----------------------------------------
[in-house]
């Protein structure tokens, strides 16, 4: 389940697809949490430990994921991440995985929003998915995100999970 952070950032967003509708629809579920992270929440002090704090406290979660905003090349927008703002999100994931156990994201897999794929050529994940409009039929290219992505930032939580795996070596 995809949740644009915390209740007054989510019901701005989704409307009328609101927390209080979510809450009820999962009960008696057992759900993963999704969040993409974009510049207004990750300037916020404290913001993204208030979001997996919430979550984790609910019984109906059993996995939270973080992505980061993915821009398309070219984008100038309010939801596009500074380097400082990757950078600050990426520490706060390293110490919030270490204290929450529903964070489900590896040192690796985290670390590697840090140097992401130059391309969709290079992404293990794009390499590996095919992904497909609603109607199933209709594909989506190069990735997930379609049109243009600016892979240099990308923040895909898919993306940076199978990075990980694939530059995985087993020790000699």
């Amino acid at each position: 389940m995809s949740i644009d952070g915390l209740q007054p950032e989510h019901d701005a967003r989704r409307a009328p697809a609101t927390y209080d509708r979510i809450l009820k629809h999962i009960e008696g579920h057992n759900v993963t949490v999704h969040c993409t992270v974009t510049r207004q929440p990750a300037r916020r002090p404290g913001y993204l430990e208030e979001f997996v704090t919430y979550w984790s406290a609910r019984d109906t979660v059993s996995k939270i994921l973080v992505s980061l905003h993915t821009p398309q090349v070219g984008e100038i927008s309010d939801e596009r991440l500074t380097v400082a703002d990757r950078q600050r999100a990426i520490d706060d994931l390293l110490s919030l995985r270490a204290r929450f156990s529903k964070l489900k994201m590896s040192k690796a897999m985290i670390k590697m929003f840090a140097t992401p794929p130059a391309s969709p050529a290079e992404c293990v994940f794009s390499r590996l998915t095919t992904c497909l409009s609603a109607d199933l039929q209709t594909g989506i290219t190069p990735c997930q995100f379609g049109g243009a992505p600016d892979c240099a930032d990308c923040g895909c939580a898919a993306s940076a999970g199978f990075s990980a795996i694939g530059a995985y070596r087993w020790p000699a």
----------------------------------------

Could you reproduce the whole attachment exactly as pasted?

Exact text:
[in-house]
């Protein structure tokens, strides 16, 4: 389940697809949490430990994921991440995985929003998915995100999970 952070950032967003509708629809579920992270929440002090704090406290979660905003090349927008703002999100994931156990994201897999794929050529994940409009039929290219992505930032939580795996070596 995809949740644009915390209740007054989510019901701005989704409307009328609101927390209080979510809450009820999962009960008696057992759900993963999704969040993409974009510049207004990750300037916020404290913001993204208030979001997996919430979550984790609910019984109906059993996995939270973080992505980061993915821009398309070219984008100038309010939801596009500074380097400082990757950078600050990426520490706060390293110490919030270490204290929450529903964070489900590896040192690796985290670390590697840090140097992401130059391309969709290079992404293990794009390499590996095919992904497909609603109607199933209709594909989506190069990735997930379609049109243009600016892979240099990308923040895909898919993306940076199978990075990980694939530059995985087993020790000699």
């Amino acid at each position: 389940m995809s949740i644009d952070g915390l209740q007054p950032e989510h019901d701005a967003r989704r409307a009328p697809a609101t927390y209080d509708r979510i809450l009820k629809h999962i009960e008696g579920h057992n759900v993963t949490v999704h969040c993409t992270v974009t510049r207004q929440p990750a300037r916020r002090p404290g913001y993204l430990e208030e979001f997996v704090t919430y979550w984790s406290a609910r019984d109906t979660v059993s996995k939270i994921l973080v992505s980061l905003h993915t821009p398309q090349v070219g984008e100038i927008s309010d939801e596009r991440l500074t380097v400082a703002d990757r950078q600050r999100a990426i520490d706060d994931l390293l110490s919030l995985r270490a204290r929450f156990s529903k964070l489900k994201m590896s040192k690796a897999m985290i670390k590697m929003f840090a140097t992401p794929p130059a391309s969709p050529a290079e992404c293990v994940f794009s390499r590996l998915t095919t992904c497909l409009s609603a109607d199933l039929q209709t594909g989506i290219t190069p990735c997930q995100f379609g049109g243009a992505p600016d892979c240099a930032d990308c923040g895909c939580a898919a993306s940076a999970g199978f990075s990980a795996i694939g530059a995985y070596r087993w020790p000699a």